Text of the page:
During 2017 I built a simple static website for a small business. I was recently asked to make a series of changes, and here I detail the process of implementing them.

It's worth noting I built this for my dad. I realise this particular project isn't for a real client or myself, but I thought it was worth sharing anyway.

The previous site

First of all, here's the initial site I built last year:

The old version of the site

As you can see, it's a fairly basic one-page site that covered the fundamental requirements. It was all he needed at the time.

The tech I used included Django 1.11, Python 2, Bootstrap 4 Alpha, Sass, jQuery, the Mailgun API, and PostgreSQL.

Project brief

My dad wanted to upgrade his website because he's now focusing on B4UBUY as his primary business. It's important for him to gain clients using a site that converts as effectively as possible.

To help with that, he worked with an SEO specialist (something I don't specialise in) who developed a list of requirements I was assigned to implement:

  • Add a contact page and about page
  • Add testimonials to the homepage
  • Update the site's copy (which was provided to me)
  • General SEO optimisations (adding robots.txt, sitemap.xml, <meta> tags etc.)
  • Enable HTTPS

Simple enough. I also added extra requirements for myself on top of this:

  • Improve the overall design
  • Implement smooth animations to make the site feel modern
  • Clean up the codebase
  • Add an admin panel for services and testimonials to be managed (so a developer isn't needed)
  • Implement Webpack for static asset management
  • Implement Docker for deployment and local development
  • Write unit and functional tests

Some of these requirements weren't necessary, but I chose to go ahead and incorporate them anyway. They're skills I've recently learned and wanted to practice. I still haven't implemented all of them, so this post just covers the main things.

Building the site

Setting up the project

To start off, I updated the .gitignore to a standard template for the stack using gitignore.io. The previous version was incomplete with only a few entries.

Following this, I installed Pipenv, ported the dependencies from requirements.txt, and updated to the latest versions of both Python and Django. I fixed a few minor compatibility issues in doing this.

I also setup Pylint and used it to assist in cleaning up the old, messy back-end code. My code quality has improved dramatically since I've developed an enthusiasm for the art of writing clean code and its importance.

I then span up a PostgreSQL 10.2 container with Docker instead of using a system install. It's easier to setup and has many advantages, so there's no reason I wouldn't use Docker. Later on I'll be setting up a complete stack for the application, but this does the job for now.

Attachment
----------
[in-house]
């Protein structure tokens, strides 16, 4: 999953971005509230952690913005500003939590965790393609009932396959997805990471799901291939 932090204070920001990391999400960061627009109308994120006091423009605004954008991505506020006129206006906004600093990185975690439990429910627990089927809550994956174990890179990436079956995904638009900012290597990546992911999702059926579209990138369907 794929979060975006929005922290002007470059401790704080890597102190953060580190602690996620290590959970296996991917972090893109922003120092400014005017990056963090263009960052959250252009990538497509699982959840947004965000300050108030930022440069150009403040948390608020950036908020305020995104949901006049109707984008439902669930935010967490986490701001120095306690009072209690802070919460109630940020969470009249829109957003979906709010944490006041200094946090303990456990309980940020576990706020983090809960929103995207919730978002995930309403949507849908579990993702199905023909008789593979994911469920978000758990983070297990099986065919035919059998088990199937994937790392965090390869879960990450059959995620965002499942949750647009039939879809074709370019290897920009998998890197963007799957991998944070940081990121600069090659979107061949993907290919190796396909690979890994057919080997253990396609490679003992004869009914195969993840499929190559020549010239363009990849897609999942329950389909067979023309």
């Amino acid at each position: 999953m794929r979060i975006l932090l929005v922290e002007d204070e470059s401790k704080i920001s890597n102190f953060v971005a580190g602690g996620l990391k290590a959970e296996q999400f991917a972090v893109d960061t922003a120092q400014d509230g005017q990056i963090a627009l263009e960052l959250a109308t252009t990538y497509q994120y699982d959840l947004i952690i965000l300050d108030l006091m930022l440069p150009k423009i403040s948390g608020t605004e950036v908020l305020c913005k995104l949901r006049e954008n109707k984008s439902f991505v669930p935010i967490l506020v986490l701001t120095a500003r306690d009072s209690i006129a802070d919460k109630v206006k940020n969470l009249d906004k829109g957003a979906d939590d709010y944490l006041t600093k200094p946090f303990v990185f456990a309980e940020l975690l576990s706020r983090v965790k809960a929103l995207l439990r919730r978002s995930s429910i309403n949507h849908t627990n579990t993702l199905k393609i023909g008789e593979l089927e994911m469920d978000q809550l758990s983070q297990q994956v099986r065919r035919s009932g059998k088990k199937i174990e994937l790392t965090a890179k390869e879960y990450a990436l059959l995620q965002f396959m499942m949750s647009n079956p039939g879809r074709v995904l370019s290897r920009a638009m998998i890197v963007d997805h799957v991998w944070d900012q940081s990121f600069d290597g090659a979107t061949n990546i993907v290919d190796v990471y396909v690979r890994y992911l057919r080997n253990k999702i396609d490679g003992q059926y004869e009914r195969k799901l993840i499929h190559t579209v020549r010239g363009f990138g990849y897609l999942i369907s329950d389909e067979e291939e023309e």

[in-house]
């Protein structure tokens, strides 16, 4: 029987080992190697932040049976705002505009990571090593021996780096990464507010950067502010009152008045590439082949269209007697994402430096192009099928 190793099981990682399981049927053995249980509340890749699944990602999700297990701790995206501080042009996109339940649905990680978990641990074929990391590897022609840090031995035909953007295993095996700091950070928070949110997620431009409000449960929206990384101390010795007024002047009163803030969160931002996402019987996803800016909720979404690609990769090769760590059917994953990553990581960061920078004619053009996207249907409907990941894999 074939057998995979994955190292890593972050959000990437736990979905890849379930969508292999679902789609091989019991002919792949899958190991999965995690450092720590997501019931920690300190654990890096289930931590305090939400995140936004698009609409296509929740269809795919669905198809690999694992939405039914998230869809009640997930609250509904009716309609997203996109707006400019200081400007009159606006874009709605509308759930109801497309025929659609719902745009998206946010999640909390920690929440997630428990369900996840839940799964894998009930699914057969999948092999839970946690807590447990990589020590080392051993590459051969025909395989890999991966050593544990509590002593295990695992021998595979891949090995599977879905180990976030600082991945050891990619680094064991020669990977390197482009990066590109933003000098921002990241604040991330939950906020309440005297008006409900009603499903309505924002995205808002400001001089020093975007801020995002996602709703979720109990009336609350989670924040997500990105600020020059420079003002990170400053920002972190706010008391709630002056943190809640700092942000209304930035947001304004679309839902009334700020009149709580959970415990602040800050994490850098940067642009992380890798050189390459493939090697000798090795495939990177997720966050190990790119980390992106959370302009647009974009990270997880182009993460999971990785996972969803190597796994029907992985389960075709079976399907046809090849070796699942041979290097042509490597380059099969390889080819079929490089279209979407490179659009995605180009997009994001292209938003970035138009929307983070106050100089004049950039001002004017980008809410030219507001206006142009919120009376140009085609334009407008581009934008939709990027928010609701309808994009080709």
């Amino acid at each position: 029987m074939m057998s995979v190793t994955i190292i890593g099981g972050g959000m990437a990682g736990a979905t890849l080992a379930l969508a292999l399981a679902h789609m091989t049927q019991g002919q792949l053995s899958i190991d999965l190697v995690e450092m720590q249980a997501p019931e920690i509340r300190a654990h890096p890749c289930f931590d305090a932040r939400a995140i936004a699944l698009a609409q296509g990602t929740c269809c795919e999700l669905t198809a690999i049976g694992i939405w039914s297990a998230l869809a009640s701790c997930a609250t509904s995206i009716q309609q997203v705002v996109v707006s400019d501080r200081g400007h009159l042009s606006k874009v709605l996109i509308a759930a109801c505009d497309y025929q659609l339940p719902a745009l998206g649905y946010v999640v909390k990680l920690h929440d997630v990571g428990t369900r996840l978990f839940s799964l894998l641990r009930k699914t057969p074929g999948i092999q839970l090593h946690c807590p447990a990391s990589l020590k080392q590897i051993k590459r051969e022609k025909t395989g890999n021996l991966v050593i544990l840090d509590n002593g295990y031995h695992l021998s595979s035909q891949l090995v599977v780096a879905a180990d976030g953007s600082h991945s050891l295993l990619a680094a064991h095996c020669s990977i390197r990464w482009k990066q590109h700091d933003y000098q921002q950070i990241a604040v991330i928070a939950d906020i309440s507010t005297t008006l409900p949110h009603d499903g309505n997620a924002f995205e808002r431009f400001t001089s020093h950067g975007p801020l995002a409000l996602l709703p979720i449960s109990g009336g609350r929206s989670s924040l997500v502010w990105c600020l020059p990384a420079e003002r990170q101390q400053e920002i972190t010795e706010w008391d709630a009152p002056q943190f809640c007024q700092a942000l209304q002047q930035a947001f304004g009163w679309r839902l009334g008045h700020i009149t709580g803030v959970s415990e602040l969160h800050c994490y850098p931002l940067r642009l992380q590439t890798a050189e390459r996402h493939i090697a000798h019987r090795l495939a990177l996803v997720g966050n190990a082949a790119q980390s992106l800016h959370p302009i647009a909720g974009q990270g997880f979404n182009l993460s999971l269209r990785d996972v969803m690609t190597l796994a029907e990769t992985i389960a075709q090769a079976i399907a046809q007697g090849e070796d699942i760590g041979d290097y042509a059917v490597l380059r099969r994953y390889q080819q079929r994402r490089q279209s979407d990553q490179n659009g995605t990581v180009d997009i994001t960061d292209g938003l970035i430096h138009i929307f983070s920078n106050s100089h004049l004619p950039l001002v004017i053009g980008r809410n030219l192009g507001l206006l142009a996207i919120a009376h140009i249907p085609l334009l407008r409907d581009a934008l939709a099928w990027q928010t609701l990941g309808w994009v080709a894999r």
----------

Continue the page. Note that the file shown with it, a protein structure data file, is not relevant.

Following that I updated to the latest version of Bootstrap 4, since the alpha version is outdated.

Nailing the basic requirements

To get the ball rolling I nailed the easiest wins first. So the next thing I did was add the robots.txt file supplied to me using Django's TemplateView:

class RobotsTxtView(TemplateView):
    content_type = 'text/plain'
    template_name = 'main/robots.txt'

Easy. Next, I setup the sitemap with Django:

class StaticViewSitemap(Sitemap):
    changefreq = 'daily'
    lastmod = timezone.now()
    protocol = 'https'

    def items(self):
        return ['main:home_page', 'main:about_page', 'main:contact_page']

    def location(self, item):
        return reverse(item)

    def priority(self, item):
        if item == 'main:home_page':
            return 1
        return 0.5

By default example.com is used in sitemaps. To fix this, I setup Django's sites framework and a DB migration to use the correct domain:

from django.db import migrations
from django.conf import settings


def update_site_name(apps, schema_editor):
    SiteModel = apps.get_model('sites', 'Site')
    domain = 'b4ubuyhomeinspectionsadelaide.com.au'

    SiteModel.objects.update_or_create(
        pk=settings.SITE_ID,
        domain=domain,
        name=domain
    )


class Migration(migrations.Migration):
    dependencies = [
        ('main', '0003_inspectionitem'),
        ('sites', '0002_alter_domain_unique'),
    ]

    operations = [
        migrations.RunPython(update_site_name),
    ]

This is applied whenever migrations are run, ensuring consistency across all environments (including production).

Adding general SEO optimisations

This was simple so I won't get into the details, but here's what I did:

  • Added a <meta> tag for Google Site Verification that's only rendered during production
  • Updated the homepage <title> and <meta name="description">
  • Added canonical <link> tags for all pages
  • Updated each <img>'s alt attribute to be more descriptive

For the canonical <link> tag, I added it to the base template used in every page so that it's automatically generated:

<link rel="canonical" href="https://{{ domain }}{{ request.path }}" />

This was achieved using a context processor for the domain variable:

def domain(request):
    return {
        'domain': get_current_site(request).domain,
    }

Writing the unit tests

The original code didn't contain any unit tests, as TDD is something I've only recently picked up. I wrote tests for all the views, forms, and models used in the code, for things such as:

  • Testing form validation logic is working correctly
  • Asserting each view returns a HTTP 200 status code
  • Testing creating enquiries via its API endpoint
  • Ensuring the homepage renders all services and testimonials
  • Testing sending enquiries via email

This process also assisted in refactoring and cleaning up the codebase.

Updating and improving the navigation bar

Despite the current navigation bar requiring new links for the about and contact pages, I thought it was still boring and could be more useful.